Post-medieval copper-alloy dividing calliper (compass). Triangular in section with legs tapering to a point. Linked to a large ring formed from their opposing terminals. The upper end of each leg is decorated with a simple geometric design.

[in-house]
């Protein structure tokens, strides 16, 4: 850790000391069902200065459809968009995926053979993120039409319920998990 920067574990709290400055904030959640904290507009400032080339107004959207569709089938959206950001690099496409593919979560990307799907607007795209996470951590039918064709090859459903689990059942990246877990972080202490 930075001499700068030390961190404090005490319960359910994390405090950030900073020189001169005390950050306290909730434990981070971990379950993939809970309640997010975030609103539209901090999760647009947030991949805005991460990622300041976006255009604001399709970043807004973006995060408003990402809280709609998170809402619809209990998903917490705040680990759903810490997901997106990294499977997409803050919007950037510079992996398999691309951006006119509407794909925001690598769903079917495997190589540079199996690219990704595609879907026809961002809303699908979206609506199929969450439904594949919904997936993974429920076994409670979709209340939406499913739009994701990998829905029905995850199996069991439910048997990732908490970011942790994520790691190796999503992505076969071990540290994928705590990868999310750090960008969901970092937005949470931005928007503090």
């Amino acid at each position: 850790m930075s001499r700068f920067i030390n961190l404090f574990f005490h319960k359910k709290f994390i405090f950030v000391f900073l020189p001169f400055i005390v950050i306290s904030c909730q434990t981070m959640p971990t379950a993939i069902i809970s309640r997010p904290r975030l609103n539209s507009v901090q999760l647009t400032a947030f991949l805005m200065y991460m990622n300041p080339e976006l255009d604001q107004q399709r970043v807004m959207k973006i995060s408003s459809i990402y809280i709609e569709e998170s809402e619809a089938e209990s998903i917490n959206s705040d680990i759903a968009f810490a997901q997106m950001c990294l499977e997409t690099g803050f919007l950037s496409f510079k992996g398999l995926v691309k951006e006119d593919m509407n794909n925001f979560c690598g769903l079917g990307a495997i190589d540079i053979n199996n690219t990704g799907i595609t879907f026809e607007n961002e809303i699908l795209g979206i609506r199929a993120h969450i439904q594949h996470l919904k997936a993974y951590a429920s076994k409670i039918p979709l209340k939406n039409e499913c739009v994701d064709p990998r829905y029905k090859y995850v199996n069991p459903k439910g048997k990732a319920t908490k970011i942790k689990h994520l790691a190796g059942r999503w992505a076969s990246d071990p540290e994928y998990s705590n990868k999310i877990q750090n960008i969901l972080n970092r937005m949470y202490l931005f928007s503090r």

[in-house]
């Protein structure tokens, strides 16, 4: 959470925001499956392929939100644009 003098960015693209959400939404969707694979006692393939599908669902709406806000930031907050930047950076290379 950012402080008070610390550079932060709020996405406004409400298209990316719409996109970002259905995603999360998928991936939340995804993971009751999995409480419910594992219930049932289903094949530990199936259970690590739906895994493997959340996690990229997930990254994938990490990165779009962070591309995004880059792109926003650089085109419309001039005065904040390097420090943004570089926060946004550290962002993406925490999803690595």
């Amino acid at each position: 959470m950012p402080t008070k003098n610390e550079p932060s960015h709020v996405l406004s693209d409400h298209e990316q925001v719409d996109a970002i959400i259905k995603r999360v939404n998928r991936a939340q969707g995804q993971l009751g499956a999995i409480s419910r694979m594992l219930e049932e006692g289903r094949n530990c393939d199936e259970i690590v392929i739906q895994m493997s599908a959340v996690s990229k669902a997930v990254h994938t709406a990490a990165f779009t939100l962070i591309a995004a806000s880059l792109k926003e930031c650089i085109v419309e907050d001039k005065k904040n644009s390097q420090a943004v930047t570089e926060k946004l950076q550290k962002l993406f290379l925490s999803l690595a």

Callipers were used in many scientific disciplines including metalworking (to scribe a mark onto an object at a known distance, much like a compass) and cartography (to measure distances between two points on a map). This artefact was recovered during an excavation of the castle moat between 1912 and 1914 by William Weir at the bequest of Lord Curzon as part of the site’s restoration works. Around 1,300 objects were found during this excavation and largely date to the medieval and post-medieval periods when the castle was occupied. The collection comprises pottery, ceramic building material, plaster, worked stone, vessel and window glass, metal work and clay pipe.